Three things we learned about Red Sox Tuesday night

Three things we learned about Red Sox Tuesday night
July 9, 2014, 12:00 pm
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BOSTON -- Three things we learned from the Red Sox's 8-3 loss to the White Sox on Tuesday . . .

1) Tuesday's loss felt like a funeral.
It was just another defeat, one more setback in a season full of them, and yet, Tuesday's 8-3 thrashing by the Chicago White Sox seemed to carry more significance.
Maybe it was the day-long rumors swirling around Jake Peavy. Or the weary answers provided by John Farrell after the loss, in which he somberly acknowledged that this was viewed internally as a make-or-break homestand for the Red Sox and, well...
You get the idea.
The clubhouse had an unnatural quiet to it. It's typically downbeat after a loss, but this was especially so.
At the start of this homestand, the Red Sox believed they could make some progress. They had 10 games to do so before the break, with seven games against two sub-.500 teams from Chicago sandwiched around a Baltimore team that hardly seemed invincible.
Maybe a 7-3 homestand would convince the front office that there was still a chance at the post-season, and the team was worthy of some trade deadline improvements.
That's gone now with a lowly 1-7 mark in the first eight games and the prospect of Chris Sale pitching against them Wednesday night.
Sure, there's almost three months left in the season, but at this point, that seems more like a threat than a promise.
Farrell conceded there was disappointment that the club hadn't done more with the opportunity presented by the schedule. Peavy, who has one foot out the door, conceded: "I certainly would have to agree that we've made things awfully tough for ourselves.''
For a player as competitive as Peavy, that was tantamount to a white flag.

2) This is not an act with Jake Peavy.
Peavy was quite emotional in talking about the likelihood of being dealt before the end of the month.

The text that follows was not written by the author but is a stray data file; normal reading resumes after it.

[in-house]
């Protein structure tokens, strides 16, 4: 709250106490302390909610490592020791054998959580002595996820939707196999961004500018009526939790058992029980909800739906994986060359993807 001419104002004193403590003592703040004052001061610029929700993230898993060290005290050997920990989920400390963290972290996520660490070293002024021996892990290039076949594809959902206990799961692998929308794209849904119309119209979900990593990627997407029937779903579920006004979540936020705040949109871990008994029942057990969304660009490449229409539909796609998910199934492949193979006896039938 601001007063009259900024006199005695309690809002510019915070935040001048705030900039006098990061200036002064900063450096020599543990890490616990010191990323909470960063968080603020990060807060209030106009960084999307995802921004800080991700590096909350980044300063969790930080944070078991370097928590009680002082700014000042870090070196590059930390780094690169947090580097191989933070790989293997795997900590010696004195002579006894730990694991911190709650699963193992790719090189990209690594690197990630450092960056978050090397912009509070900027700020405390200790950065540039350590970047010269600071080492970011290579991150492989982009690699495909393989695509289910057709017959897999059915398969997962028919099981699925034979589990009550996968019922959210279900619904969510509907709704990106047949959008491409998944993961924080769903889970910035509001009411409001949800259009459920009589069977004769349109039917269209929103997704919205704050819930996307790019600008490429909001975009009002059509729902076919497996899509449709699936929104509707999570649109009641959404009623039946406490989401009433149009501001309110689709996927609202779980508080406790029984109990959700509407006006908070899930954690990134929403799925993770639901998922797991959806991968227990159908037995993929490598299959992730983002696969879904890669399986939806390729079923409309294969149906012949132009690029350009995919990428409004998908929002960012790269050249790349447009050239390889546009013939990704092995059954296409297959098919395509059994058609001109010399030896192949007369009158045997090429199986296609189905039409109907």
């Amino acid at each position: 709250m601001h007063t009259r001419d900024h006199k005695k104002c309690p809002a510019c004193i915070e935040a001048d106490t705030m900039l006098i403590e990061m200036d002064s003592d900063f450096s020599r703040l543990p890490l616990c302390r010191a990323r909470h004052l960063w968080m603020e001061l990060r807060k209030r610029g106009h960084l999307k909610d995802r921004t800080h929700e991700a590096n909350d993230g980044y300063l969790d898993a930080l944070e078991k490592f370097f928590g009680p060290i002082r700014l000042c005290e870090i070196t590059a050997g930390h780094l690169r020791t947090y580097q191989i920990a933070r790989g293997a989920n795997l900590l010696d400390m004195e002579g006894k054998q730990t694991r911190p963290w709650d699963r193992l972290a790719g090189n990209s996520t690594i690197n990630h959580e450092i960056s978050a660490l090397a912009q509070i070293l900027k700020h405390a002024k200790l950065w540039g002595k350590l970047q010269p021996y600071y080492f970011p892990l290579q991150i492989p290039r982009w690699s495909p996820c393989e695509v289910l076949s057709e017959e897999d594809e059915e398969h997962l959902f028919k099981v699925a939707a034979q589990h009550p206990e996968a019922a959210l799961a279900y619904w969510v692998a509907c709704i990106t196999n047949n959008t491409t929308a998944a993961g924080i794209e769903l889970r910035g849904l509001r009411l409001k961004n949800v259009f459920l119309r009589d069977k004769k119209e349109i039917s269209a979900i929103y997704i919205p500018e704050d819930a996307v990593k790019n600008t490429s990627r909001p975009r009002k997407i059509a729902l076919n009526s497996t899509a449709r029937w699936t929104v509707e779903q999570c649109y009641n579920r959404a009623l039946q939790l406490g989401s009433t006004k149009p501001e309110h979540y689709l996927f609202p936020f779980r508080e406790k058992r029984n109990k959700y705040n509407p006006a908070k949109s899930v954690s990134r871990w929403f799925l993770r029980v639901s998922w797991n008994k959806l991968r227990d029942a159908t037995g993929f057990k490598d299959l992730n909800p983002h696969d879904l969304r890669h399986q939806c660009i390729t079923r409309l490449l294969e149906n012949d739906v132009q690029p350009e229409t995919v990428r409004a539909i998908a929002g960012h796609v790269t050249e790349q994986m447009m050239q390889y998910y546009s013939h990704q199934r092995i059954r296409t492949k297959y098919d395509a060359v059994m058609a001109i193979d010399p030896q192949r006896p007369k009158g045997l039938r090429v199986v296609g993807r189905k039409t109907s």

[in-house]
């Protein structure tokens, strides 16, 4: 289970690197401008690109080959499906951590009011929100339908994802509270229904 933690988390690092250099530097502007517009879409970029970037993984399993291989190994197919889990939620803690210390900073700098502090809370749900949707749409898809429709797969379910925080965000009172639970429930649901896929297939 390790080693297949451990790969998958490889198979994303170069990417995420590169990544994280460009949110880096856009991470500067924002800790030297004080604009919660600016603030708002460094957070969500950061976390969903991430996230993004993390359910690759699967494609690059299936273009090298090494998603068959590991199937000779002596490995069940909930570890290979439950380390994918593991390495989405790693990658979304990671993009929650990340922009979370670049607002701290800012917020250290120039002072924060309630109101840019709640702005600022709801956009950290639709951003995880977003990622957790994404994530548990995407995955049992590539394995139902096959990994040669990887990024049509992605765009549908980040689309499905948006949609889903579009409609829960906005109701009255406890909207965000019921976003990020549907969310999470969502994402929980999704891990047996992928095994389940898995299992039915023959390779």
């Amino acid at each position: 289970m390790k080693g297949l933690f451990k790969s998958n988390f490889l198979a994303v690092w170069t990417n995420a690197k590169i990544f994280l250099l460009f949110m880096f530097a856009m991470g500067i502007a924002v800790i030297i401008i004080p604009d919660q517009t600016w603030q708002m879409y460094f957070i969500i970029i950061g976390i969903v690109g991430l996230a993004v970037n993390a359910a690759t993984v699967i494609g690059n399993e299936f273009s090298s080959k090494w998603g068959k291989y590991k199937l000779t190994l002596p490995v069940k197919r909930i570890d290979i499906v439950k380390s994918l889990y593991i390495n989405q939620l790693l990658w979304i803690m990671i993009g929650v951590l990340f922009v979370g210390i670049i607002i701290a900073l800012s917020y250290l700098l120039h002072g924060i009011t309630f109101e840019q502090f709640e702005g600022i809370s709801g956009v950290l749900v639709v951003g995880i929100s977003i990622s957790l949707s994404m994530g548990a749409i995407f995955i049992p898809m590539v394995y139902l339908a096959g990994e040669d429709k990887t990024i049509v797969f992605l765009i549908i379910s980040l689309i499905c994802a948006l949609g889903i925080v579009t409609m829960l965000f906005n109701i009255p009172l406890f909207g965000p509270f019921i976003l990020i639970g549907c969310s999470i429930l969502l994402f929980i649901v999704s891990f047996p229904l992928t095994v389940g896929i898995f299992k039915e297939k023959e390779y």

"I take pride in being a man,'' said Peavy, "but I hope you all aren't around to see my cry like a baby because if that day does comes, it's going to be tough for me to look some guys in the eye and know that I'm not going to be on their team.''
He also spoke unashamedly of his "love'' for the organization and the city.
This is the same Jake Peavy who curses himself when he doesn't make a pitch, who screams at full volume into his glove in frustration as he walks off the mound, who blames himself for a 12-inning loss in which he allowed one earned run over six innings when the team lost in the 12th.
In an era in which players routinely change teams and allegiences without giving it a second thought, Peavy is a throwback.
Winning the World Series last October made Peavy's career. He'd accomplished a lot in the game beforehand, from being a first-round pick, a multi-time All-Star, and a Cy Young Award-winner.
But winning a championship was what drove Peavy, and even if he wasn't a huge contributor in the post-season, he reveled in the team achievement.
He felt a "brotherhood'' with his championship teammates, and if you think that's some phony sentiment, then explain the purchase of the duck boat last fall and the immense pride he felt in owning a piece of Boston in his native Alabama.
Red Sox fans didn't get the prime of Jake Peavy's career, but they always got his best effort. And at a time when fans wonder if millionaire athletes with guaranteed contracts actually, you know, care -- that was never up for question with Peavy.

3) Brandon Workman won't be gone long.
The Sox needed a roster spot to make room for Rubby De La Rosa's start on Wednesday night and optioning Workman was the path of least resistance.
Thanks to the schedule, it's possible that Workman may not even miss a scheduled start.
He wasn't slated to pitch again before the break, and with the All-Star break coming up next week, he could be back in Boston and on the mound in the first series of the second half against Kansas City.
If the Sox deal Peavy before the start of the second half, both Workman and De La Rosa will be permanent fixtures in the rotation as the club gets a head start on 2015. If Peavy is still here when the games resume after the break, they can either option De La Rosa back to Pawtucket and call Workman back, or keep De La Rosa here and have Workman wait until a deal for Peavy can be completed.